Of course, I said this before I had actually heard too many of the bands on his roster. This sampler allows me to hear a whole bunch of 'em . . . . . and some of 'em are pretty emo! There's even one song that is unabashedly Pavement-esque indie-pop (The Walkmen). As for that unmistakable emo twang, it can be detected in Song of Zarathustra (emo in that Drive Like Jehu kind of way), Metamatics (if James Chance were emo -- not too bad, but how many more "not too bad" tracks on compilation CDs do we need?), The Panthers (more Emo Like Jehu -- the song is even called "Are You Down?," ugh), Kepler (TOTAL emo name, and, I shit you not, their song is actual slowcore), and Milky Wimpshake (they sound almost exactly like their name, like R.E.M. at their twee-jangle peak . . . . chorus sounds like "meow, meow, meow," yikes). Pussycat Trash also sound exactly like their name. They're not emo, they're pretty good trash-rock. Not quite as lowdown as something on Bulb Records, but not too bad, and the song is only like 1 minute long.
      And really, every other band on here is at least good, and some are excellent. The Glass Candy opener I didn't want to like because they seemed so new-posing-as-no wave trendy, and I didn't like the first few times I heard it because it actually sounded like dumb bar rock, but this is like the fourth time I've heard it and my goodness, I like it. Because it IS dumb bar rock, and I'm intrigued by how the band intentionally doesn't take it very far. It's like dumb bar rock except both the keyboard player and the bassist couldn't make it to practice, and the guitarist forgot his really good distortion pedal.
       Pixeltan I know nothing about, but I really like their song. Another woman on vox, but more breathy and soothing than Glass Candy, tweaked ever so slightly by pitch shifter, and then, where the guitar solo might normally go, mercilessly cut-up and randomized. Next track is a third 'girl singer band' in a row, and I like this one better than Glass Candy as well: Erase Errata, here remixed by Adult. (Yet another 'girl singer band,' but not on this track.) The song is called "Marathon," and it's from their first album Other Animals. Really sweet synth pulse-hooks and it's probably the most chill (and one of the most melodic) vocals I've heard from Jenny Hoysten. The chorus goes "The winner comes in second place," and just today I was thinking, "That could be about Gore vs. Bush," because my wife and I, also just today, were talking about how, for the 2000 Presidential Election, the polling company hired by the Florida state government erroneously declared 173,000 voters to be felons, making it illegal by Florida law for them to vote. Of course, in states where it is legal for felons to vote, they vote 90% Democrat . . . I'm not saying that this large-scale error happened in order to rig the election . . . but the erring polling company WAS hired by the governer of Florida, George W. Bush's brother Jeb (working closely with Secretary of State Katherine Harris), so YEAH, these people are crooks -- does anyone remember ENRON??? Does anyone remember the Haliburton-engineered War in Iraq that is STILL GOING ON RIGHT NOW?? Remember when you went and protested the pending War in Iraq for one or two days, and it felt good, and then George W. Bush publicly dismissed the millions of worldwide protesters with three words ("I respectfully disagree") and one week later the government started bombing and we realized that IT DOESN'T FUCKING MATTER because CROOKS DON'T LISTEN.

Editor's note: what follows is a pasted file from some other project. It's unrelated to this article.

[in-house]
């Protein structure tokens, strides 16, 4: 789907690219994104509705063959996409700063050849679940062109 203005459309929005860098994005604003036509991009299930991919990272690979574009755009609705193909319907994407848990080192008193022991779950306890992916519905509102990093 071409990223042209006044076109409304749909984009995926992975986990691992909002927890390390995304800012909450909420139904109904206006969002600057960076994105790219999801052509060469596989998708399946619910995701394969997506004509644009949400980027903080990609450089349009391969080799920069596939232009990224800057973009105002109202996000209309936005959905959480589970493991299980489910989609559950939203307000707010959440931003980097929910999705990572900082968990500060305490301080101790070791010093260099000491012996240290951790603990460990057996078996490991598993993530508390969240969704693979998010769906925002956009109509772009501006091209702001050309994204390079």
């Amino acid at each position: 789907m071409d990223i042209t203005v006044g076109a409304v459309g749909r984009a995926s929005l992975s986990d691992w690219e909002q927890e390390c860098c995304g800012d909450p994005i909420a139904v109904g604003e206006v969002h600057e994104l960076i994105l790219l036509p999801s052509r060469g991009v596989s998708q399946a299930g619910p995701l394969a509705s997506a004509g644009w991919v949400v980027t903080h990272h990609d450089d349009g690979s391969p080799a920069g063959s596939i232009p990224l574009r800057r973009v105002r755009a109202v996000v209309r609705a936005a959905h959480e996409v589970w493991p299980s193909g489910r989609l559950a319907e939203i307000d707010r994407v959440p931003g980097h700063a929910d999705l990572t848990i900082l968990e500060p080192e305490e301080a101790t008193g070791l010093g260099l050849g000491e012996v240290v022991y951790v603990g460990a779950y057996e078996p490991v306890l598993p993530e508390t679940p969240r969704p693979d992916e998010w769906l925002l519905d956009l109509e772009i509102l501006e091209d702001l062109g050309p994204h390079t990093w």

The Rogers Sisters are not bad at all either with a nervy pop song that uses a classic songwriting technique, the verse in which the song title is repeated at the end of each line. Here it's "I dig a hole." But it sounds like a guy singing -- I thought the Rogers Sisters really were all girls. (I just found out they're two girls and one guy.) Clean punky guitar sounds like vintage B-52s.
       Then, Wolf Eyes sound like pretty much the best band ever, with the song "Dead Hills II," which is also on their picture-disc/CD Dead Hills, except I SWEAR the version on here is a remix. At least I find myself hearing more than usual what each guy is doing: Dilloway's playing great straight doom guitar, Olson's clipping around in the air above it, while Young brings the beat, the bleep, the funk (yep), the slow black cloud that stays. And the always amazing vocals. Mike McGuirk in the San Francisco Bay Guardian: "Young is the best vocalist in music today."
       Orthrelm of course are great (I can really only pay attention to them for about a minute or so before just giving up, but they're still great), the Flying Luttenbachers are on here with "Infektion" which is sort of like the 'hit' off of their Infection and Decline album, ridiculously complex in a goofy way that is almost 'hooky,' Subtonix are good gothic sort of punk, actually like the second coming of 45 Grave, except the production is better, and so is the singer. The Lack may be a "screamo" band, but they deliver a very powerful performance and I have to say "hats off" while asking "Blood Brothers who?"
       ABCs are real good and stand out from anything emo, and not just because they have an accordion in the group, but because they do a very mechanical process-oriented version of minimal / maximal prog. Do check out these guys. And do check out Touchdown, with a fine variation on the practically ubiquitous 'brutal prog duo' concept; the complexity is there, and it's played by that brutal combination of bass and drums, but both instruments are produced and played with a more dry, clean tone. Same amount of aggression with less feedback and distortion -- a surprisingly novel idea.